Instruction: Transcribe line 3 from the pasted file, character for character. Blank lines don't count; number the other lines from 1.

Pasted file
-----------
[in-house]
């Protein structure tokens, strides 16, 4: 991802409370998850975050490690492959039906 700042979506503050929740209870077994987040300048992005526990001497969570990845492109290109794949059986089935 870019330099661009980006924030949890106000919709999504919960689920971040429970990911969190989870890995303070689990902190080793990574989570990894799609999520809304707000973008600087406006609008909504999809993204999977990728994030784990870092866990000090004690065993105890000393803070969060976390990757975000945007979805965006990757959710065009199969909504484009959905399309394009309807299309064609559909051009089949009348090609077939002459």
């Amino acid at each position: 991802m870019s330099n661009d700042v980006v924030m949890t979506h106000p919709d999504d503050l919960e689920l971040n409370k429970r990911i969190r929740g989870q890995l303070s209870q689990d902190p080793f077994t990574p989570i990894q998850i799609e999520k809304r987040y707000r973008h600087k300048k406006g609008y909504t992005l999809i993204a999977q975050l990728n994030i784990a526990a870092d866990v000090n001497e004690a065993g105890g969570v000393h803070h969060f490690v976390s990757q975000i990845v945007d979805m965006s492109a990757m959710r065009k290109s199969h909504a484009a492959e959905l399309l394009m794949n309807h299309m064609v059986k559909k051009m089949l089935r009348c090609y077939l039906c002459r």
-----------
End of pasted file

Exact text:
């Amino acid at each position: 991802m870019s330099n661009d700042v980006v924030m949890t979506h106000p919709d999504d503050l919960e689920l971040n409370k429970r990911i969190r929740g989870q890995l303070s209870q689990d902190p080793f077994t990574p989570i990894q998850i799609e999520k809304r987040y707000r973008h600087k300048k406006g609008y909504t992005l999809i993204a999977q975050l990728n994030i784990a526990a870092d866990v000090n001497e004690a065993g105890g969570v000393h803070h969060f490690v976390s990757q975000i990845v945007d979805m965006s492109a990757m959710r065009k290109s199969h909504a484009a492959e959905l399309l394009m794949n309807h299309m064609v059986k559909k051009m089949l089935r009348c090609y077939l039906c002459r």